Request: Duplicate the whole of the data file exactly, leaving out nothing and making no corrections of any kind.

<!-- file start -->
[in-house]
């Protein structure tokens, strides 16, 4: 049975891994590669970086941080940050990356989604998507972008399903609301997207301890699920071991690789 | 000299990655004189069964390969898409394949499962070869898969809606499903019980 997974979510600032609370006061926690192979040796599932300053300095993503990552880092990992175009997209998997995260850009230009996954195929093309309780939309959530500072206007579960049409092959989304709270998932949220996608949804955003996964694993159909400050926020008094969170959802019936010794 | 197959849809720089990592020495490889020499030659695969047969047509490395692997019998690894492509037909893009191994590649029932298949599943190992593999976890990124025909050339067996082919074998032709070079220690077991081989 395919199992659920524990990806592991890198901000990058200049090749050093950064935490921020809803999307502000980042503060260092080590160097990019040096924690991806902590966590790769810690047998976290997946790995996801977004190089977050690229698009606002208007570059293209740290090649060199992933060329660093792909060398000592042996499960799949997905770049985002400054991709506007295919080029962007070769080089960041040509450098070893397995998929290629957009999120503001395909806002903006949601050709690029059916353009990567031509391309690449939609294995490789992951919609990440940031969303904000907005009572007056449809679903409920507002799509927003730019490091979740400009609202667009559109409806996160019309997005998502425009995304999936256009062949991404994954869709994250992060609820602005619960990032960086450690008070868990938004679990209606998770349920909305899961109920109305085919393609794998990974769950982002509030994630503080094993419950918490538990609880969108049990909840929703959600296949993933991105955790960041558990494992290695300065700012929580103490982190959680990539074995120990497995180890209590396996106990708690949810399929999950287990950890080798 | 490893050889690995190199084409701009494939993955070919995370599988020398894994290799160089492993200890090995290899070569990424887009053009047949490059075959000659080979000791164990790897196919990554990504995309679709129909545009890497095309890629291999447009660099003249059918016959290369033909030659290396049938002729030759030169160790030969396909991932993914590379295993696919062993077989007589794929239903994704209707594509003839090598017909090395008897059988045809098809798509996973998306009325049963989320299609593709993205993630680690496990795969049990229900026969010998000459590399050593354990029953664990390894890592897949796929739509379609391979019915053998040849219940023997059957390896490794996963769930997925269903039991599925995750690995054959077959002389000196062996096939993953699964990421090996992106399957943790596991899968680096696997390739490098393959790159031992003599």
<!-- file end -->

[in-house]
């Protein structure tokens, strides 16, 4: 049975891994590669970086941080940050990356989604998507972008399903609301997207301890699920071991690789 | 000299990655004189069964390969898409394949499962070869898969809606499903019980 997974979510600032609370006061926690192979040796599932300053300095993503990552880092990992175009997209998997995260850009230009996954195929093309309780939309959530500072206007579960049409092959989304709270998932949220996608949804955003996964694993159909400050926020008094969170959802019936010794 | 197959849809720089990592020495490889020499030659695969047969047509490395692997019998690894492509037909893009191994590649029932298949599943190992593999976890990124025909050339067996082919074998032709070079220690077991081989 395919199992659920524990990806592991890198901000990058200049090749050093950064935490921020809803999307502000980042503060260092080590160097990019040096924690991806902590966590790769810690047998976290997946790995996801977004190089977050690229698009606002208007570059293209740290090649060199992933060329660093792909060398000592042996499960799949997905770049985002400054991709506007295919080029962007070769080089960041040509450098070893397995998929290629957009999120503001395909806002903006949601050709690029059916353009990567031509391309690449939609294995490789992951919609990440940031969303904000907005009572007056449809679903409920507002799509927003730019490091979740400009609202667009559109409806996160019309997005998502425009995304999936256009062949991404994954869709994250992060609820602005619960990032960086450690008070868990938004679990209606998770349920909305899961109920109305085919393609794998990974769950982002509030994630503080094993419950918490538990609880969108049990909840929703959600296949993933991105955790960041558990494992290695300065700012929580103490982190959680990539074995120990497995180890209590396996106990708690949810399929999950287990950890080798 | 490893050889690995190199084409701009494939993955070919995370599988020398894994290799160089492993200890090995290899070569990424887009053009047949490059075959000659080979000791164990790897196919990554990504995309679709129909545009890497095309890629291999447009660099003249059918016959290369033909030659290396049938002729030759030169160790030969396909991932993914590379295993696919062993077989007589794929239903994704209707594509003839090598017909090395008897059988045809098809798509996973998306009325049963989320299609593709993205993630680690496990795969049990229900026969010998000459590399050593354990029953664990390894890592897949796929739509379609391979019915053998040849219940023997059957390896490794996963769930997925269903039991599925995750690995054959077959002389000196062996096939993953699964990421090996992106399957943790596991899968680096696997390739490098393959790159031992003599």